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Stripes over mane

How the tiger won the throne from the lion
The clash of lion versus tiger was taken up more than once.

Mahesh Rangarajan   |     |   Published 21.09.20, 02:53 AM

It was nearly half a century ago this very month in September 1972 that the task force on the tiger presented its report to the government. We live in a world where the conservation of wildlife and, even more, the protection of biological diversity is taken as Sine qua non by leaders of all nations. Yet, till 1969, when the Bengal Tiger was named in the Red Data Book, it was not seen as threatened with extinction. Right until then, sport hunting was not only well-known but encouraged to earn much needed foreign exchange. In three short years, India, long famed as a destination for trophy-hungry hunters, had seen the government take up the question of conserving not so much the species in isolation as creating a network of reserves where it could be preserved in situ.  

In April the following year, the country would launch Project Tiger, which initially covered nine reserves in eight states. It now extends over 50 reserves in 18 of the 28 states of the Indian Union. The project was impossible to get off the ground without the full support of state governments as each reserve was to have a core area where forestry operations would come to a halt. This meant the loss of considerable revenues mainly from timber. In a sense, the tiger now became the umbrella species, which would help secure the future of the rich tapestry of life in each reserve.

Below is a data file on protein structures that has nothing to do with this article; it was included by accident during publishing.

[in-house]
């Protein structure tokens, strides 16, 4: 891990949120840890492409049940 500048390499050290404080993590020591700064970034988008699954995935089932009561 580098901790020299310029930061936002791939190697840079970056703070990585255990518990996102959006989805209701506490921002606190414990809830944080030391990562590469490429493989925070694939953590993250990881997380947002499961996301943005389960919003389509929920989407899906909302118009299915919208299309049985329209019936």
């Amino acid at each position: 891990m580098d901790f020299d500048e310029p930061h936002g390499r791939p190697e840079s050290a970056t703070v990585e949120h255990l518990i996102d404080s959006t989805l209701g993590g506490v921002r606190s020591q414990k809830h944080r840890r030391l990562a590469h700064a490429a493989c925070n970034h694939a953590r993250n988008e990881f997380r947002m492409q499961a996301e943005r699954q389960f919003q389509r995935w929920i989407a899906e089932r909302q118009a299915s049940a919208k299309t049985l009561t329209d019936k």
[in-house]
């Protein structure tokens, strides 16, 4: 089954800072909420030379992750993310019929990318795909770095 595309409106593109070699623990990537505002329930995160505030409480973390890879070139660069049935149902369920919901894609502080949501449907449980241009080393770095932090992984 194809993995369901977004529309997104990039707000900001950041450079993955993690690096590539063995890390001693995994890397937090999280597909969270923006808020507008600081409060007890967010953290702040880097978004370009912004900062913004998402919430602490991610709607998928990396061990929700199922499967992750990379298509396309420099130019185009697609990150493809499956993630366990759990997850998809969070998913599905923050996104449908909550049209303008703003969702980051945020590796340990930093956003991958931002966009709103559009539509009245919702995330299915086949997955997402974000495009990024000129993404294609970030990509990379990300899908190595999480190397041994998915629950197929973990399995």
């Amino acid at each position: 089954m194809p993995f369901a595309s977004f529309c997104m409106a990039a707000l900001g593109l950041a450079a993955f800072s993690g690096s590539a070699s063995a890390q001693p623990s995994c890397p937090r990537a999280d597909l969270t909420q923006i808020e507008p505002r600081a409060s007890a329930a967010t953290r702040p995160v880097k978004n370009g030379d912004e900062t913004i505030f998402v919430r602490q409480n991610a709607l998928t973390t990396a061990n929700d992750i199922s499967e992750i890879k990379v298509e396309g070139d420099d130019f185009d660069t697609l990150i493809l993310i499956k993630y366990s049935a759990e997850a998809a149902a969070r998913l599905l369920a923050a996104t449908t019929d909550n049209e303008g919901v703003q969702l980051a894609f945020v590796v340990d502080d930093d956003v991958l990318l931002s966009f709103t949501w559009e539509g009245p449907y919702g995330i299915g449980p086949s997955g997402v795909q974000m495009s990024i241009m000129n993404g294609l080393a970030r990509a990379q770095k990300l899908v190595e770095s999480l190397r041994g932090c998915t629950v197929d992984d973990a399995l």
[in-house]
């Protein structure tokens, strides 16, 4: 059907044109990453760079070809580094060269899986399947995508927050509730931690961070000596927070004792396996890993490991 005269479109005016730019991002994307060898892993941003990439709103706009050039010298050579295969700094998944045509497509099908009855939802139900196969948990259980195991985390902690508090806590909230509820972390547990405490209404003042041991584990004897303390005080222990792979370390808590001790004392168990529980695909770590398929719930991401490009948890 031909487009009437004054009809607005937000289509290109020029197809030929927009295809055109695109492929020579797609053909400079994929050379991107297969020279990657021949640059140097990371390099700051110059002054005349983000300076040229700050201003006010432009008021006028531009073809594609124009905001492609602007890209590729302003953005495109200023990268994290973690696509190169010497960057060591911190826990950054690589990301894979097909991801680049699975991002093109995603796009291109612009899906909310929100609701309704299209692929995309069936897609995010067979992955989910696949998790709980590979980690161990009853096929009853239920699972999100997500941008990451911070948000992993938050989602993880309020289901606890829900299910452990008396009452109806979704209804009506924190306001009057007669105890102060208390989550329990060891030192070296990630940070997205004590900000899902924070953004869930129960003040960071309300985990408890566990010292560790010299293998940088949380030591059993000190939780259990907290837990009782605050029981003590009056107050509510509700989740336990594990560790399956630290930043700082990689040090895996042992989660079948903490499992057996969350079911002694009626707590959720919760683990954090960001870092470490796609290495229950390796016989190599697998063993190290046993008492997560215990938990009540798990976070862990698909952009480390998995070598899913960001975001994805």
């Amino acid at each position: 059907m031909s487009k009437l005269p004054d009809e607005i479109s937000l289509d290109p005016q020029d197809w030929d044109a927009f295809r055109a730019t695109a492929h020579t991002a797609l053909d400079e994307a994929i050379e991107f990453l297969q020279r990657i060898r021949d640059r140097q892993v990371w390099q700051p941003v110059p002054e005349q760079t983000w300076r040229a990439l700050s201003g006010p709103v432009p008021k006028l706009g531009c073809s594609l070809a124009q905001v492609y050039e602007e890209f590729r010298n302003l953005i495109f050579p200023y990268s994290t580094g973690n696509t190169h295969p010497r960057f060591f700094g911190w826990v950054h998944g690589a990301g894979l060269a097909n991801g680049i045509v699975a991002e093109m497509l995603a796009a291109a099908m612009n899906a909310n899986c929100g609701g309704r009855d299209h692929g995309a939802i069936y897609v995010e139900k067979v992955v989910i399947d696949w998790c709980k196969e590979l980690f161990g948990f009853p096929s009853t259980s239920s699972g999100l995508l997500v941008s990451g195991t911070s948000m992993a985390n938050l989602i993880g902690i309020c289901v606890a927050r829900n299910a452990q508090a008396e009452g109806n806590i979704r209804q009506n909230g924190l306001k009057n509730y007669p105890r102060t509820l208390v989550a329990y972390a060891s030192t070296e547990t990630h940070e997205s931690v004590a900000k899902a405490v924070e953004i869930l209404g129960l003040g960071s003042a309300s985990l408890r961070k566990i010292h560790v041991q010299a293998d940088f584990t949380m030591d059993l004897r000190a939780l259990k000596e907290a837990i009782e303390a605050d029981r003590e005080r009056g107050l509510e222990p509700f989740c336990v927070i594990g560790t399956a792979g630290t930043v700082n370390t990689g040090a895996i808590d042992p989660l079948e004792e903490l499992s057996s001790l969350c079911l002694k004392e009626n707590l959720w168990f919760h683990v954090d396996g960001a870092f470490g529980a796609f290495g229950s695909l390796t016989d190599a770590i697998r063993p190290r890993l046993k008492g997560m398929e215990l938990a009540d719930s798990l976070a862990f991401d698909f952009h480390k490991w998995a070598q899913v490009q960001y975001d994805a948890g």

Even prior to the launch of the project, a major change took place — namely the replacement of the lion as the national animal by the tiger. The latter now began to be referred to in Indian government documents not as the Bengal tiger but as the Indian tiger. It became a symbol of national unity in a diverse and vast country. While not found in all regions, it had a range far more vast than the animal it dethroned: the lion is found only in one state, Gujarat.

The relation of tiger and lion as icon is not new and has a longer tale to it. The National Tiger Conservation Authority begins its report on tiger numbers and habitats with an apt quote from the Mahabharata in which Vasudeva warns Sanjaya, and the verses are cited in extensio. “Do not cut down the forest with its tigers/ and don’t banish the tigers from the forest/ the tiger perishes without the forest/ and the forest without its tigers is cut down.” Needless to add is the explicit allegory to the Pandavas who were the tigers and the Kauravas who represented the forest itself. Each needed the other and living together in peace was preferable to all-out destruction in war. 

In her new monograph, Mega Mammals in Ancient India, the historian, Shibani Bose, goes a step further. These large and majestic animals were well known to the composers of the epics and they used them as metonyms. An animal was more than just a creature of the great forests: it was a symbol with near-human attributes.

The clash of lion versus tiger was taken up more than once. Gandhari, mourning her son, Duryodhana, compared him to a tiger slain by a lion. The vyagra or the tiger evoked fear, and warriors were often referred to in Sanskrit texts as vyagra purusha or tigers among men. The tiger skin or vyagra charma conferred power upon kings in rituals of consecration and also on those who meditated in solitude.